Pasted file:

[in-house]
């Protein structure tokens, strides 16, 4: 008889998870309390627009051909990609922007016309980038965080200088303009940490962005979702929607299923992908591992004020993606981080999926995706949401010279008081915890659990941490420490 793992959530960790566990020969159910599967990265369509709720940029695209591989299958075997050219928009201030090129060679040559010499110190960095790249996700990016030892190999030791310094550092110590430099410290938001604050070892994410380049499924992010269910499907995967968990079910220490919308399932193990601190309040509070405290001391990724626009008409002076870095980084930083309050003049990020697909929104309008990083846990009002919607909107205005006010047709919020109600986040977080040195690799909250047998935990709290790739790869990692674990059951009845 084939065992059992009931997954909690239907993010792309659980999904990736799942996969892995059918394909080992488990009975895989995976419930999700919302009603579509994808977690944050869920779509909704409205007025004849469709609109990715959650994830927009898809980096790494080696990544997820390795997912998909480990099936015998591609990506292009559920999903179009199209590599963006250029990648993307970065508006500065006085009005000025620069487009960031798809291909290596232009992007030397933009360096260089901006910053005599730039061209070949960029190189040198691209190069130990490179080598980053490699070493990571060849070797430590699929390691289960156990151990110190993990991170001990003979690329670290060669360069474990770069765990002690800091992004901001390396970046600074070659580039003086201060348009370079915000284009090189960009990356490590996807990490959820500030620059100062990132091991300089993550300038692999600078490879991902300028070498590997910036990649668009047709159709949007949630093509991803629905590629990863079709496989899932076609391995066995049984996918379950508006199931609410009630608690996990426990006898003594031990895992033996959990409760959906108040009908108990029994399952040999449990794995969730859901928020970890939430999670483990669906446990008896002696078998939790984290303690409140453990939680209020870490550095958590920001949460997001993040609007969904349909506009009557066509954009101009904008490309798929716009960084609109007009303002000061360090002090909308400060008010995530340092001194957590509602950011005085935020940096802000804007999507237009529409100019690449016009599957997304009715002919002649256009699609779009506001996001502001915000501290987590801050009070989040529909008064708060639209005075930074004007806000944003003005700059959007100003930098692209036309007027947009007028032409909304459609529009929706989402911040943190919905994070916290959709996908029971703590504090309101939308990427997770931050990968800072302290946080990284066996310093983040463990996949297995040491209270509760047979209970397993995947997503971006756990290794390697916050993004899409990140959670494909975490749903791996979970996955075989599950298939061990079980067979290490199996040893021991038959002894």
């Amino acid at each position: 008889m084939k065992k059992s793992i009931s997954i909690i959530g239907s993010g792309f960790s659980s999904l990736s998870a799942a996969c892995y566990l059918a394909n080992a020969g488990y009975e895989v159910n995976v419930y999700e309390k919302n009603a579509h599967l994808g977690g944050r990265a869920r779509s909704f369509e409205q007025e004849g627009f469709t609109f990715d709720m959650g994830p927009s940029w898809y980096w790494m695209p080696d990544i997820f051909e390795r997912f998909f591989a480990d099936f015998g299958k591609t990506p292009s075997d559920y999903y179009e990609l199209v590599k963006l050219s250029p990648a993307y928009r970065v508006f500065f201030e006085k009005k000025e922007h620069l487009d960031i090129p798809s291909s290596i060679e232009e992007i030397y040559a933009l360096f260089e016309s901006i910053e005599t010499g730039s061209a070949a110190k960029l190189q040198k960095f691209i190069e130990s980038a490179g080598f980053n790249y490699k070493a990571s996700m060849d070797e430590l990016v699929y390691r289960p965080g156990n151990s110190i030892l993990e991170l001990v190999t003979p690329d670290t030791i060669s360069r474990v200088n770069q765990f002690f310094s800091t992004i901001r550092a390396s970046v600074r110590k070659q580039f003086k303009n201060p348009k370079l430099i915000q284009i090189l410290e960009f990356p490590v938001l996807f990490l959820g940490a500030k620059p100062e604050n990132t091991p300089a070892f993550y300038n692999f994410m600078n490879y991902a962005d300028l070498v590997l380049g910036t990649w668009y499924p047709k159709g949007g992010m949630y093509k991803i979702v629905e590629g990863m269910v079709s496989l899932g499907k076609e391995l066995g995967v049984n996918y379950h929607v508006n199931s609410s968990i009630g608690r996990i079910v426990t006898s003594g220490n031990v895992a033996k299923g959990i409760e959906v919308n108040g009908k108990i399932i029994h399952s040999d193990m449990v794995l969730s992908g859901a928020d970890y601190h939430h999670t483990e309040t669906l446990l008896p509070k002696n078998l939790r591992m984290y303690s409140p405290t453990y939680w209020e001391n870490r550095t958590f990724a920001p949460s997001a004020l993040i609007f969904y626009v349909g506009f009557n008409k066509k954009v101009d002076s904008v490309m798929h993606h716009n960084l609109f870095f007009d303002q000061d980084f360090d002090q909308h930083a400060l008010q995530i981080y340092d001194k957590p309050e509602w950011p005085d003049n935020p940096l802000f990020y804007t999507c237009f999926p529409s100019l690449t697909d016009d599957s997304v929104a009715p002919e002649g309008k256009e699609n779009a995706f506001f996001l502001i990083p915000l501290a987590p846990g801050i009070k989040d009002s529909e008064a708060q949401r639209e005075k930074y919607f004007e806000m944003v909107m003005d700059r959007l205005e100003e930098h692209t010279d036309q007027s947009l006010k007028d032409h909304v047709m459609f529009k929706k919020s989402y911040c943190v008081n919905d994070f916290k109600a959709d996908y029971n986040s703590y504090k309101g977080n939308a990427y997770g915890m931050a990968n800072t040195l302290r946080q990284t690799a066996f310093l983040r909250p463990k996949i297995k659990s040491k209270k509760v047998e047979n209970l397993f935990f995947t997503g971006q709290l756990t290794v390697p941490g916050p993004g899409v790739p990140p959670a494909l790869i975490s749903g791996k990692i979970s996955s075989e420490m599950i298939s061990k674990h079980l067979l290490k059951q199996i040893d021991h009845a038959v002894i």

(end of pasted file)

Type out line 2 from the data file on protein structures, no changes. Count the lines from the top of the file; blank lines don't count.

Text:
């Protein structure tokens, strides 16, 4: 008889998870309390627009051909990609922007016309980038965080200088303009940490962005979702929607299923992908591992004020993606981080999926995706949401010279008081915890659990941490420490 793992959530960790566990020969159910599967990265369509709720940029695209591989299958075997050219928009201030090129060679040559010499110190960095790249996700990016030892190999030791310094550092110590430099410290938001604050070892994410380049499924992010269910499907995967968990079910220490919308399932193990601190309040509070405290001391990724626009008409002076870095980084930083309050003049990020697909929104309008990083846990009002919607909107205005006010047709919020109600986040977080040195690799909250047998935990709290790739790869990692674990059951009845 084939065992059992009931997954909690239907993010792309659980999904990736799942996969892995059918394909080992488990009975895989995976419930999700919302009603579509994808977690944050869920779509909704409205007025004849469709609109990715959650994830927009898809980096790494080696990544997820390795997912998909480990099936015998591609990506292009559920999903179009199209590599963006250029990648993307970065508006500065006085009005000025620069487009960031798809291909290596232009992007030397933009360096260089901006910053005599730039061209070949960029190189040198691209190069130990490179080598980053490699070493990571060849070797430590699929390691289960156990151990110190993990991170001990003979690329670290060669360069474990770069765990002690800091992004901001390396970046600074070659580039003086201060348009370079915000284009090189960009990356490590996807990490959820500030620059100062990132091991300089993550300038692999600078490879991902300028070498590997910036990649668009047709159709949007949630093509991803629905590629990863079709496989899932076609391995066995049984996918379950508006199931609410009630608690996990426990006898003594031990895992033996959990409760959906108040009908108990029994399952040999449990794995969730859901928020970890939430999670483990669906446990008896002696078998939790984290303690409140453990939680209020870490550095958590920001949460997001993040609007969904349909506009009557066509954009101009904008490309798929716009960084609109007009303002000061360090002090909308400060008010995530340092001194957590509602950011005085935020940096802000804007999507237009529409100019690449016009599957997304009715002919002649256009699609779009506001996001502001915000501290987590801050009070989040529909008064708060639209005075930074004007806000944003003005700059959007100003930098692209036309007027947009007028032409909304459609529009929706989402911040943190919905994070916290959709996908029971703590504090309101939308990427997770931050990968800072302290946080990284066996310093983040463990996949297995040491209270509760047979209970397993995947997503971006756990290794390697916050993004899409990140959670494909975490749903791996979970996955075989599950298939061990079980067979290490199996040893021991038959002894």